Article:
When you click on a pfodDevice to connect to,say the Led Controller, the pfodApp connects and requests the pfodDevice's main menu. In this the pfodDevice returns a Navigation Menu. Other devices might just show a selection list menu depending on their capabilities.

Pressing the “Fade On” button turns the Led on and updates the display with a “Darker” down button. Then, after a few seconds, when the Led has reached full brightness the display updates to

How does the pfodApp know that the Led has reached maximum brightness and that the “Brighter” button should no longer be shown.?

When the Led Controller sent the Navigation Menu, it also send a non-zero refresh interval. That tells the pfodApp to repeatedly re-request this menu each refresh interval. You can see these multiple requests and responses
Pressing the right direction key sends the command associated with the Menu label to the pfod Led Controller. The pfod Led Controller sends back “Settings Menu e.g.

Sending the “Set Level” command, the pfod Led Controller responds with a new sub-menu which lets you set the Led level to High, Med, Low or Off

Sending the “Data” command, the pfod Led Controller responds with a sub-menu of

Sending the “Light Level” command, the pfod Led Controller responds with the Streaming Raw Data message and then sends the current light level details in free text.

Other possible messages a pfodDevice™ could respond with include requesting text input, numeric input and single and multi-selections from a list.

What makes this pfodApp mobile application so useful is that the one application can control many different devices. It is the device that tells the mobile what functionality is available. The mobile then just displays the commands and lets you choose. Languages other then English can also be supported.

Protocol For Operations Discovery (pfod)

The specification for pfod is detailed in the pfod Specification It defines the message formats and some minimal connection details. The specification does not define how the messages are displayed to the user.

Here is another example of the initial connection message exchange. Each message, except streaming raw data, is contained within a start and end character { } . When the pfodApp mobile application establishes a connection, it first sends the getMainMenu message, {.} , to the pfodDevice. The pfodDevice responds with a menu of functionality that is supports. In this example the pfodDevice responds with {.|o~on|u~up|d~down|s~set Level->|a~data->} . This message defines a menu which defines 5 items on, up, down, set Level-> and data->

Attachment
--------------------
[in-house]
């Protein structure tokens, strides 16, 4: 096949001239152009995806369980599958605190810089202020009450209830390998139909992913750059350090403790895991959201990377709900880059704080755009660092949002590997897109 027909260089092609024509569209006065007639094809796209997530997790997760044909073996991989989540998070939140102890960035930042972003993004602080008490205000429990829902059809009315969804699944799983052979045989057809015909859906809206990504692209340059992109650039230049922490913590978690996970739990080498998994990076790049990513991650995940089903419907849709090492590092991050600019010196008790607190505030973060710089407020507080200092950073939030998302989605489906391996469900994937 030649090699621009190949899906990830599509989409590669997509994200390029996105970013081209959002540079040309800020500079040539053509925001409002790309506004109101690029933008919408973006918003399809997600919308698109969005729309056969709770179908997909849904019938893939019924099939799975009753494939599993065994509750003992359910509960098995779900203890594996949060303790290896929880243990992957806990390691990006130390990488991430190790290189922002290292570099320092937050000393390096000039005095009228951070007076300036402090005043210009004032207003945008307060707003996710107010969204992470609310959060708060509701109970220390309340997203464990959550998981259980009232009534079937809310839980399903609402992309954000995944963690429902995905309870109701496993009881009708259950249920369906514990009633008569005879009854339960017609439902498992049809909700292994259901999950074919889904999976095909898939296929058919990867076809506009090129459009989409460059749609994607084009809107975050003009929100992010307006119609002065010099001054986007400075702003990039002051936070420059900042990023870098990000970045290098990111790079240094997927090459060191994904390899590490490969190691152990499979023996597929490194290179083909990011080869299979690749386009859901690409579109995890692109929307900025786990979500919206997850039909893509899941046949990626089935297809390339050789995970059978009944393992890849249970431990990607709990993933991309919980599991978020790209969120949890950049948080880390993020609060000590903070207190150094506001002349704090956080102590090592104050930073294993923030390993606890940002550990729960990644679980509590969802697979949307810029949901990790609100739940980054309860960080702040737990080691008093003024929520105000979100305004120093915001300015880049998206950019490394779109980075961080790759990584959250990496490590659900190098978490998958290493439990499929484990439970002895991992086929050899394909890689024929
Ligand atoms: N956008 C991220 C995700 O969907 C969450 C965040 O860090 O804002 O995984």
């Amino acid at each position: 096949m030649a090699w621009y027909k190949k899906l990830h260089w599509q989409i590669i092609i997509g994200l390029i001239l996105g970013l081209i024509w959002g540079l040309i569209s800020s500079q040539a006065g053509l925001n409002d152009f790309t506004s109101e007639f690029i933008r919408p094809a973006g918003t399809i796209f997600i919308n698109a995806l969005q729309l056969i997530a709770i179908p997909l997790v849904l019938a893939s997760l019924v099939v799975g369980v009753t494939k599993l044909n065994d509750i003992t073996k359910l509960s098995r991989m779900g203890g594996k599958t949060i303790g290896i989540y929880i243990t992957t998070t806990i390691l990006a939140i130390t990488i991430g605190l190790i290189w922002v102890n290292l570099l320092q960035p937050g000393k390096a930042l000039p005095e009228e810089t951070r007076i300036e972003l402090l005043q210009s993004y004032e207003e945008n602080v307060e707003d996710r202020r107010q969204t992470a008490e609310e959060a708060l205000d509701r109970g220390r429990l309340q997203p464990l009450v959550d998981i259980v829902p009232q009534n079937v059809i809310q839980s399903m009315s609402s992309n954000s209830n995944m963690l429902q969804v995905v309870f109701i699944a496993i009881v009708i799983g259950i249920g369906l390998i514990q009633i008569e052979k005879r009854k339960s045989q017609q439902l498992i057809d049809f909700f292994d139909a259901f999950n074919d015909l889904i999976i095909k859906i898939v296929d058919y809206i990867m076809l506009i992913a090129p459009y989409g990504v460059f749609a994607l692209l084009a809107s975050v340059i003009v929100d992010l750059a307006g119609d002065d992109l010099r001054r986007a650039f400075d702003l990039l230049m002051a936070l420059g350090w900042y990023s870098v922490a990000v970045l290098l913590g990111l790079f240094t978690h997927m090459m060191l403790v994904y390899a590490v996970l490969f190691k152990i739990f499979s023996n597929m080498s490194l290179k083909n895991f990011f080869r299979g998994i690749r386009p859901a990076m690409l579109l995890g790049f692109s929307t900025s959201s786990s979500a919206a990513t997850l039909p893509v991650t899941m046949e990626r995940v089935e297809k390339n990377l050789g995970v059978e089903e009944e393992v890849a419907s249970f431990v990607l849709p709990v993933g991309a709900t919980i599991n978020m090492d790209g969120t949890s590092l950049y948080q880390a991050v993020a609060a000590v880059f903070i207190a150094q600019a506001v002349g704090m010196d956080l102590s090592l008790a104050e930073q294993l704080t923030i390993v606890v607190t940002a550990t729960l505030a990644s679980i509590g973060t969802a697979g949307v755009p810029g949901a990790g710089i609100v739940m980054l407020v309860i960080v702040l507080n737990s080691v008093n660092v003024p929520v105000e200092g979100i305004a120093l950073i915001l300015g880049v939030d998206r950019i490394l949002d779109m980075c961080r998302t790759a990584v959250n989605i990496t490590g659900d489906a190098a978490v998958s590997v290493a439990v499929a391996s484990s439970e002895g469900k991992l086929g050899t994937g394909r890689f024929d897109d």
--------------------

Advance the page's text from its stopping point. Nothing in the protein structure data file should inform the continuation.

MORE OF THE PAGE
Each of these menu items is associated with a command that the pfodDevice will respond to. For example when the user selects the
on menu item, the application will send the associated command o to the pfodDevice™ (as the message {o} ).

The pfodDevice™ then executes that command and responds to the application with some message, perhaps an empty one {}, to indicate the pfodDevice™ received the command and has executed it. In this case the pfod Led Controller responds with the message {:|o~off} This updates the display text for the o command to show off.

For a detailed description of the messages, examples and a sample displays, see the pfod Specification .

For simple devices, single letter commands are sufficient and no processing of user input is required. This minimizes the coding required in the micro-controller to implement the protocol. See the pfod Led Controller section for a detailed asm code example or see Arduino Garage Door remote control for an Arduino example.

The next section will cover setting connecting your Android mobile, via bluetooth, to a terminal session on your PC so that you can design and test the micro-pages your pfodDevice will serve to the pfodApp

Android is a trademark of Google Inc., Arduino is promoted by http://www.arduino.cc/

pfodDevice™ and pfodApp™ are trade marks of Forward Computing and Control Pty. Ltd.